THE recently elected president of the cash-strapped Rwanda Chess Federation (FERWADE), Kevin Ganza inherited a myriad of challenges, including disorder and unhealthy internal bickering.
To get a glimpse of how he intends to reverse the situation, Saturday Sport’s James Karuhanga, last week caught up with the man, who will steer the federation for the next four years.
Among others, Ganza must cope with management challenges, and tread carefully when dabbling in high-stakes politics of chess in the international arena.
A Senate committee recently examined the general sports situation in the country; bringing to light issues including poor planning, failure to spot and promote young talent, and poor mindset regarding promotion of sports. What is the situation in Rwanda Chess?
I must state that Chess is still very new in the country…
Yet we have known chess in Rwanda for over the past 15 years...
One tends to say that it is new but the chess federation was established in 1997. It is almost 20 years now, but the number of people who play does not reflect those many years. We are still building the federation and spread the game in the country.
In that case, we can’t say it is new. Maybe stunted?
We are trying to correct some errors. There were plans to spread the game but these were never properly monitored due to lack of finances. Regarding the Senators’ report, every year we make action plans which we submit to the Ministry of Sports and the National Olympic committee.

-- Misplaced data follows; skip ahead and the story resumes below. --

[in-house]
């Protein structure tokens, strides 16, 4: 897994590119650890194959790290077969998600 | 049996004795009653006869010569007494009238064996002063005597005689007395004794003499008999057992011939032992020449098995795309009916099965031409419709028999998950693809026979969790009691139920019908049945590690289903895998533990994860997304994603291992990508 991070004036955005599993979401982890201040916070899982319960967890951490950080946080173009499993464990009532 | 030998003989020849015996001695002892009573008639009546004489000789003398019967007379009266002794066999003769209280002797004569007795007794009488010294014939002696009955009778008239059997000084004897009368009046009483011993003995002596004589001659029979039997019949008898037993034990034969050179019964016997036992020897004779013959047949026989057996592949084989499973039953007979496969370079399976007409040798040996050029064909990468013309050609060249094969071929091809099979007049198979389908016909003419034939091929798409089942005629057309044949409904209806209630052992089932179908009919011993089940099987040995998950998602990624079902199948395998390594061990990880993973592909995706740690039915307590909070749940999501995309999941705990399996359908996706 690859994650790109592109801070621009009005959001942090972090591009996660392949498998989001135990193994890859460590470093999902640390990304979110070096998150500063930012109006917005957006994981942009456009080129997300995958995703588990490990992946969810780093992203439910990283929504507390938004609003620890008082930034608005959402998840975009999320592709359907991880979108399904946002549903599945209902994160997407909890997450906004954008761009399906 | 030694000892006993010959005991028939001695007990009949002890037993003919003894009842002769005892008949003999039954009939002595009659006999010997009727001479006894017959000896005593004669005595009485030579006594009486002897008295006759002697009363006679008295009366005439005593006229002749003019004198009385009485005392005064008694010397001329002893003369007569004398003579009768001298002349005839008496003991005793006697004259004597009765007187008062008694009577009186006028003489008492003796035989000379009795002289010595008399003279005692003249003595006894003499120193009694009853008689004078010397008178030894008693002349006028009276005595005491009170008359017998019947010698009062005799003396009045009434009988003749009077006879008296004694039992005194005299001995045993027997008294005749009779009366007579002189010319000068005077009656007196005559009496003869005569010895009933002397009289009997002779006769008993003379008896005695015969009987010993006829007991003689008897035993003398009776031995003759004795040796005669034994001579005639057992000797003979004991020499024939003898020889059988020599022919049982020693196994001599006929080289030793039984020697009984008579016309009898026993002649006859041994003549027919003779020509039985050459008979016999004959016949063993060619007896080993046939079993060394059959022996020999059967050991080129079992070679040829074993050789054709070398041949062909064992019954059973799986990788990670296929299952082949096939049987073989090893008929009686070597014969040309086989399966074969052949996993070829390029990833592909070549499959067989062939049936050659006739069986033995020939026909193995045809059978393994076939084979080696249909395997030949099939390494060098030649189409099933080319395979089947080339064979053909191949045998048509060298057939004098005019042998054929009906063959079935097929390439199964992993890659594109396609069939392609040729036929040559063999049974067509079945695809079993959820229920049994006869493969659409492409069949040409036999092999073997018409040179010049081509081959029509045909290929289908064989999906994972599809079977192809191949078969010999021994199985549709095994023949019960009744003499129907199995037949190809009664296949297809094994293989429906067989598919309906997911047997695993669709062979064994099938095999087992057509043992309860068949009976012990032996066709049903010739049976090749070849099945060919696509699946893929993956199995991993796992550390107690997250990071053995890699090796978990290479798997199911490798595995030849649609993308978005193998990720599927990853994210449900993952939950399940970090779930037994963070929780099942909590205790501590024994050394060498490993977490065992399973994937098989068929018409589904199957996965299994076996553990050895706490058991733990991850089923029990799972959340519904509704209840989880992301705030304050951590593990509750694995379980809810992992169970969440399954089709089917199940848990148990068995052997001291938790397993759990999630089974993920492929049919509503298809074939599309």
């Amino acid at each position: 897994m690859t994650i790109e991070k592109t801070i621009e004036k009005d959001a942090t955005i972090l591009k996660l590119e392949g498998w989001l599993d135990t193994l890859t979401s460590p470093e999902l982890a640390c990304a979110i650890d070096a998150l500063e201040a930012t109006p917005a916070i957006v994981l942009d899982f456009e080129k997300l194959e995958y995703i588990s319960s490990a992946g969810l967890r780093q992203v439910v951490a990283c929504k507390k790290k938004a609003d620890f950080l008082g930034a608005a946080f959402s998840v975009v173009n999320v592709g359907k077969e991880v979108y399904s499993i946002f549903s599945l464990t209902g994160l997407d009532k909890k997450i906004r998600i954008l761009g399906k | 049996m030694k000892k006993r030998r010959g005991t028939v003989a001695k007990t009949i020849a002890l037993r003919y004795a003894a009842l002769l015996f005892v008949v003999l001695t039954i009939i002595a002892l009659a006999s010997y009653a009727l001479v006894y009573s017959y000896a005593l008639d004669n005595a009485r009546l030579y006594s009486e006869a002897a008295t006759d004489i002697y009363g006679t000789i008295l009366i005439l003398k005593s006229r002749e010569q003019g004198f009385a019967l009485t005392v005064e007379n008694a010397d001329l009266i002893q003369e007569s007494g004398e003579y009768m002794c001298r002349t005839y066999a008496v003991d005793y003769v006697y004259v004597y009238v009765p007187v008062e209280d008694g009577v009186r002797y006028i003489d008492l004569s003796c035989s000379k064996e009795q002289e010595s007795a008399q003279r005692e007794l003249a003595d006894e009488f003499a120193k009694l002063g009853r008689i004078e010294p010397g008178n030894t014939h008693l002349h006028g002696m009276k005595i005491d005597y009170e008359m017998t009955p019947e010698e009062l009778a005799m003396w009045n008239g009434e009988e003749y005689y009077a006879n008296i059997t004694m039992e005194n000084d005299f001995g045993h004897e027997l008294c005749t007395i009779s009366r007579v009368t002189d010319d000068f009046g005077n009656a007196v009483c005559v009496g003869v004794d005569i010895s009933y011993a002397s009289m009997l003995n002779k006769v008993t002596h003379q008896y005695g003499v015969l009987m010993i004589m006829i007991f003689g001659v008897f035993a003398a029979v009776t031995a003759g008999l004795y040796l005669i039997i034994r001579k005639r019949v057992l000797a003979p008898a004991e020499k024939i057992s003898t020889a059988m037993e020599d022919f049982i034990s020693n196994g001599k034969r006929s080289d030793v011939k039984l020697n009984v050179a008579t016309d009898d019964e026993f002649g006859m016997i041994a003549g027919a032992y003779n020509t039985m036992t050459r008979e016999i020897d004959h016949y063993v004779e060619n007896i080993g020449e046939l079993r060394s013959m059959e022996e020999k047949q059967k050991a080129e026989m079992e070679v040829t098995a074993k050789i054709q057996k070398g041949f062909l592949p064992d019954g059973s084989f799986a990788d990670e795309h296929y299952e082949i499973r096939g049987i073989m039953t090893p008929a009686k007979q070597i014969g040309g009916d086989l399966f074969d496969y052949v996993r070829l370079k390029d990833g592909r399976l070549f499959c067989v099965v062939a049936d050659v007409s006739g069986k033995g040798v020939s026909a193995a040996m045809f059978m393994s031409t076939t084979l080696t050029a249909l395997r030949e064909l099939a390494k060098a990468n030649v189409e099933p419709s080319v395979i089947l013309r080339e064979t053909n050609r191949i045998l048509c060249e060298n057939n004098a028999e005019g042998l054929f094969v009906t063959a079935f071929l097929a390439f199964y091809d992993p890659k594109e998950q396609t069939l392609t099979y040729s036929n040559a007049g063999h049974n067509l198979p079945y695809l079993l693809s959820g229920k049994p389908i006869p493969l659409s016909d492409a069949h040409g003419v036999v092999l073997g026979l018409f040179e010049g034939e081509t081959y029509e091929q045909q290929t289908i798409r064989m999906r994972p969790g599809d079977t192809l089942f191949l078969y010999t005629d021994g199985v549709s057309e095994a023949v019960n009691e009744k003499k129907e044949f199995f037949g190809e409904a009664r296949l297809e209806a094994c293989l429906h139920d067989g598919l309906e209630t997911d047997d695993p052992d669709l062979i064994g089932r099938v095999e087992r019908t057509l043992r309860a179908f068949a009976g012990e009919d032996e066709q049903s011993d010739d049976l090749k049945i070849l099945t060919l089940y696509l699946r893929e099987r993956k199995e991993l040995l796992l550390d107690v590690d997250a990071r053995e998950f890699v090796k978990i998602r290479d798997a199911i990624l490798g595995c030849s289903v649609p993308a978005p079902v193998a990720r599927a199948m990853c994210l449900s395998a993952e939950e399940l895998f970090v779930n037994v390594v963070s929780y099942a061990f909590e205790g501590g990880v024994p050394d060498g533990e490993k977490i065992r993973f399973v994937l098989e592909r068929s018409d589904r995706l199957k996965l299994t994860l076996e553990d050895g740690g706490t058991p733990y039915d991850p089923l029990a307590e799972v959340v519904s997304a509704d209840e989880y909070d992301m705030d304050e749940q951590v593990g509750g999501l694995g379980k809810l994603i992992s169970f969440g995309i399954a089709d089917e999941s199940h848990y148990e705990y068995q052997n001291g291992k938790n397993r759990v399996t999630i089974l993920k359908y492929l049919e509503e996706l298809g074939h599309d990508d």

We understand those institutions are supposed to look at such plans, and a portion of their budget given to each sports discipline in the country, but it’s not the case. Usually, only some priority sports like football, basketball are considered.
Isn’t this because only these few sports disciplines proved their worth?
That doesn’t mean that other federations can’t, but the lack of that minimum support can sometimes lead to inactivity…
Are you then blaming the ministry for your inactivity?
No. When the federation was being established, there was no agreement committing those institutions to support us. They do the little they do today because they support development of sports in the country, in general.
We need to organise ourselves and find a way forward; by attracting sponsors or through other ways. To a great extent, we are fully responsible for our development.
We are not in total immobility, though. In spite of limited means, we achieved a lot already, including several competitions hosted throughout last year.
But, knowing that you cannot have the minimum budget support to manage hinders activities. I know that if you are organising a competition, for example, you can submit to the ministry or the Olympic committee and they may consider it.
It’s up to them to decide who they support and who they don’t. But I admit we have a role in not having full support. Our lack of legal personality is hindering our relationship with the ministry.
How do you explain lack legal personality when the federation has existed for nearly 20 years?
We used to have legal personality, since 2003. But because Rwanda Governance Board (RGB) reviewed the policy, things changed and we were required to submit a fresh application. We had to review our statute as per new regulations.